Worth noting: although accurate, it makes it difficult to be found if your job title is ‘Software Developer’ (or similar). Being more specific increases your chances of being found via online platforms (LinkedIn, Seek etc). Having ‘Software Developer’ as a title will suffice ONLY IF there is sufficient further information which details the specific development frameworks/technologies you used. It’s very generic and does not give much of an indication as to what you specialise in.
To sum it up: keep it clear, obvious and common.
An example of suitable position titles is shown below:
Position time frames
Time frames are imperative to any CV. It’s essential to include such information. However, it needs to be somewhat specific. We’re interested in knowing when you were in a position, and for what length of time. It allows recruiters to understand your career prospects and gives a sense of how you operate, through indicating your commitment and outcomes.
Evidently, there is a solid difference between January 2019 and December 2019, thus only stating ‘2018 – 2019’ is not adequate. Make sure to include the month of your employment as well. Specific dates are not necessary.
Chapter 3 of how to write the perfect resume.
At the very beginning of your CV there are a few key details that should appear. These should be included regardless of whether you are applying directly for a role or applying through a recruitment agency.
We know it sounds obvious, but you’d be surprised by how many CV’s come past our desk which don’t have it included. If you have a preferred name, include that too. This can be placed however you like. If your preferred name is more comfortable for you, then it will be for us too. Evidently, we like to know this so we can address you appropriately.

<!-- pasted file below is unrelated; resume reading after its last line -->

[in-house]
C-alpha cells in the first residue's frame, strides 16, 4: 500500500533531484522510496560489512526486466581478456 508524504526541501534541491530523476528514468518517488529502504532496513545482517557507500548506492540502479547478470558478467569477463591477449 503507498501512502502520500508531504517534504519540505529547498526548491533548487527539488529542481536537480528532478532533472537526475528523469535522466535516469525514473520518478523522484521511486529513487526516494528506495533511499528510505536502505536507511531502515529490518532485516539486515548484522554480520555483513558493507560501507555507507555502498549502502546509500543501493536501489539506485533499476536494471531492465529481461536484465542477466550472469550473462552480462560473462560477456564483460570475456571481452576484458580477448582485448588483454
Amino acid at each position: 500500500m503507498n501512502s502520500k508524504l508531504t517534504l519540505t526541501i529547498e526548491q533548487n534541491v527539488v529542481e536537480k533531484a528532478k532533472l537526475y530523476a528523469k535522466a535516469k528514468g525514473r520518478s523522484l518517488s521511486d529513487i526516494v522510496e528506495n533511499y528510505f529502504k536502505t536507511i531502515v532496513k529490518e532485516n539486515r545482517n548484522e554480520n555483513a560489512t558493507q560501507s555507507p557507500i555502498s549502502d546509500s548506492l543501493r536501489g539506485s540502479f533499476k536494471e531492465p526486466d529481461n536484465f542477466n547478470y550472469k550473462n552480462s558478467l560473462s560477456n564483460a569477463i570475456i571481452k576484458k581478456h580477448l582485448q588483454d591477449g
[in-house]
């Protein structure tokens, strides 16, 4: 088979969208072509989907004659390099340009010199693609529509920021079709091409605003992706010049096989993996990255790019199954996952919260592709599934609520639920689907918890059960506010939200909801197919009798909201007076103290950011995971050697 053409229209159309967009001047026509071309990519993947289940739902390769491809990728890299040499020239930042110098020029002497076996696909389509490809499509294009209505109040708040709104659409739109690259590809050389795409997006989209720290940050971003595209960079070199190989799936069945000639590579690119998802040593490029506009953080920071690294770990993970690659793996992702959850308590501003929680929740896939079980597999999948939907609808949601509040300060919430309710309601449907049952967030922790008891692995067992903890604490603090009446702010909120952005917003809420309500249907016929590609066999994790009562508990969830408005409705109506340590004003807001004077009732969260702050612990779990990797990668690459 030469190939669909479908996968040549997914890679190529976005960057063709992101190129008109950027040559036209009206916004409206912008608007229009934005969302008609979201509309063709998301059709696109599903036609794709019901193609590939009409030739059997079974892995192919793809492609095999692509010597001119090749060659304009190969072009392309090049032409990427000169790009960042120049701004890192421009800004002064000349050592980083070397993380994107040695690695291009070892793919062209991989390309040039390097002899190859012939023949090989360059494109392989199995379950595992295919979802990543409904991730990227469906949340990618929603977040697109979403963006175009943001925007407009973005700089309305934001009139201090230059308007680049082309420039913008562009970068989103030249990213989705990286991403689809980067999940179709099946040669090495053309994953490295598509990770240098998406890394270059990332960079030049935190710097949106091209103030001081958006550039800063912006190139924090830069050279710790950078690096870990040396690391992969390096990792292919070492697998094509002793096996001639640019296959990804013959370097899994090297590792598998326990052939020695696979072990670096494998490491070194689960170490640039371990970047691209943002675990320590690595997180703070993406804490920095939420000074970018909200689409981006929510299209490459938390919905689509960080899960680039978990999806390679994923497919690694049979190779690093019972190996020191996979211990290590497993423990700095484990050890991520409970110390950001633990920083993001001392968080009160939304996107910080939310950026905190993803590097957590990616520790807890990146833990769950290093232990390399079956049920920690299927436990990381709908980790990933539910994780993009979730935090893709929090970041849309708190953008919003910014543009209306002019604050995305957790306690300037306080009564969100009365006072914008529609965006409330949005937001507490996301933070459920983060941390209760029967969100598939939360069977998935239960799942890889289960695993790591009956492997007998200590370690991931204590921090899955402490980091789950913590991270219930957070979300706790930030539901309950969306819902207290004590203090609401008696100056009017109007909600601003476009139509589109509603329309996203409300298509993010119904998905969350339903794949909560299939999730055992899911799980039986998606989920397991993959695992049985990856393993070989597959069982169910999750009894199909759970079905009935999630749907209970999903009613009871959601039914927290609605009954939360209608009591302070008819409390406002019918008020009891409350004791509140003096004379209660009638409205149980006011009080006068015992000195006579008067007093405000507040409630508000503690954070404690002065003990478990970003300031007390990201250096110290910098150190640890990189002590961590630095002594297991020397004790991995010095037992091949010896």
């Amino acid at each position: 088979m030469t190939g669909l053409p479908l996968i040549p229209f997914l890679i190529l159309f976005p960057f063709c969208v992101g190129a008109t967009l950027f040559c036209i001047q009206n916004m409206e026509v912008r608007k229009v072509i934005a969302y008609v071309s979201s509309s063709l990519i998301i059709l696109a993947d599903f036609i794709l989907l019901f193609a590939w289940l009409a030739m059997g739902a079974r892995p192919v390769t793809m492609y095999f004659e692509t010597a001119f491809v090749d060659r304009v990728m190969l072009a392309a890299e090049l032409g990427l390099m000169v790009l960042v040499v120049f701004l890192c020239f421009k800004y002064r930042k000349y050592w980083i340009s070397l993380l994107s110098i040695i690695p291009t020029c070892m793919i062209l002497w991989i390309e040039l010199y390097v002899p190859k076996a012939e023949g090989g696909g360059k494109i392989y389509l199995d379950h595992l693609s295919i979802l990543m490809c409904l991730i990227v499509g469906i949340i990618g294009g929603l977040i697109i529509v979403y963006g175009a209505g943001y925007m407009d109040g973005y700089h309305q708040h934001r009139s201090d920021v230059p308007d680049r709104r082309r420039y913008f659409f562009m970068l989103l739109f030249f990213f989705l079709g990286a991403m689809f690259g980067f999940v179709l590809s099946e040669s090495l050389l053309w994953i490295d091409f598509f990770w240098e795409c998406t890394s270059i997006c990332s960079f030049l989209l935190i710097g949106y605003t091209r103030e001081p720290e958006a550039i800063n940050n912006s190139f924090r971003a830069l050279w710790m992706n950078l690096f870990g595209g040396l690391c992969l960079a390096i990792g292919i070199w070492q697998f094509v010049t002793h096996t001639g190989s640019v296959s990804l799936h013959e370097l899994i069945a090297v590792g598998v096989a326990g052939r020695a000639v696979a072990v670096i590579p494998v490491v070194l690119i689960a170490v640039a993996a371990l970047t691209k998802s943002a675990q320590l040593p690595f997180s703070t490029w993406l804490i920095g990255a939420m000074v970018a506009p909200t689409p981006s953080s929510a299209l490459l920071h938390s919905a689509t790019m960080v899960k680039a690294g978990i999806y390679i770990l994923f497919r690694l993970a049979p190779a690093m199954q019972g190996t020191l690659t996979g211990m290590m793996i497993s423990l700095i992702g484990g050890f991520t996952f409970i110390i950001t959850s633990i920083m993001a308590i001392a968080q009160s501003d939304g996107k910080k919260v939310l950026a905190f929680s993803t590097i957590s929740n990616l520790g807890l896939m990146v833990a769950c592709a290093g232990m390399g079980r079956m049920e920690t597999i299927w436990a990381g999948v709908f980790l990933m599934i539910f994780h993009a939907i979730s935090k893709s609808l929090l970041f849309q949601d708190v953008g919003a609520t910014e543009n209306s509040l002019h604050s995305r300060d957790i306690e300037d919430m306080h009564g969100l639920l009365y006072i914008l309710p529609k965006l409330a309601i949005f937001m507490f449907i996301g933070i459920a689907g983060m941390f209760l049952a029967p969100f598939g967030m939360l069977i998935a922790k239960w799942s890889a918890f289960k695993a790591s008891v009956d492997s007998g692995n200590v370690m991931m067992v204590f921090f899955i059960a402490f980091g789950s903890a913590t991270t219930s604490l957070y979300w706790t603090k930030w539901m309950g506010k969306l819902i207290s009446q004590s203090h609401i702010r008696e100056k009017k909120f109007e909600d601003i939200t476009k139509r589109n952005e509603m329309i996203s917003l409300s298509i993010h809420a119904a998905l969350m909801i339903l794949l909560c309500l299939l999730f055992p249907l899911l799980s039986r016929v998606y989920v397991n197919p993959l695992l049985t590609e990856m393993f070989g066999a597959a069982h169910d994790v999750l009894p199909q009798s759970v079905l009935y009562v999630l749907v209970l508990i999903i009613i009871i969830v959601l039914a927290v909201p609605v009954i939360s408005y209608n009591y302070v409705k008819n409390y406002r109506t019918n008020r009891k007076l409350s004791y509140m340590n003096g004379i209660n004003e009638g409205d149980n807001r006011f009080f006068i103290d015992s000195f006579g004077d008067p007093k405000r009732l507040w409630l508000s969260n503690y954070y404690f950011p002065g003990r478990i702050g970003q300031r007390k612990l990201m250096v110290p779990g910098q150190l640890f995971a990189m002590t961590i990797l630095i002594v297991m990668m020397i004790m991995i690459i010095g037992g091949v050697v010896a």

Please include your mobile number, email address and your LinkedIn link as well. Otherwise we might have your dream job available and not be able to reach you.
We work jobs all over Australia, thus stating your suburb & city will help us to determine a suitable location for you to work. Imagine travelling from Dandenong to Geelong daily – ouch! (both classes as Melbourne but over 100km’s apart!) If you would rather not include this on your CV or you are happy to commute (or relocate) then we suggest listing a ‘preferred location.’
After stating your personal details, an executive summary is one of the first things we should see. It shouldn’t be long, just include a few sentences that summarise who you are, your experience and what sort of role you’re looking for. Know that it’s important that you do mention what you’re looking for as you may be working as a senior developer but looking for a Tech Lead position. Telling us what you’re looking for allows us to contact you with roles that you’ll actually be interested in hearing about, not just roles that we think you’d be good at. Your executive summary is the first introduction that we (and hiring managers) have to your profile – so make it count!
Chapter 4 of how to write the perfect resume.
In our last few chapters we have been focusing heavily on things that you should include in your CV, but this chapter we are going to talk about things that you shouldn’t.
Some personal details
When displaying your personal details, there are some that are irrelevant and should be omitted. Two details that don’t need to be provided include your date of birth and gender. Neither of these details are important when you can do the job well. It also helps the fight against potential age or gender discrimination.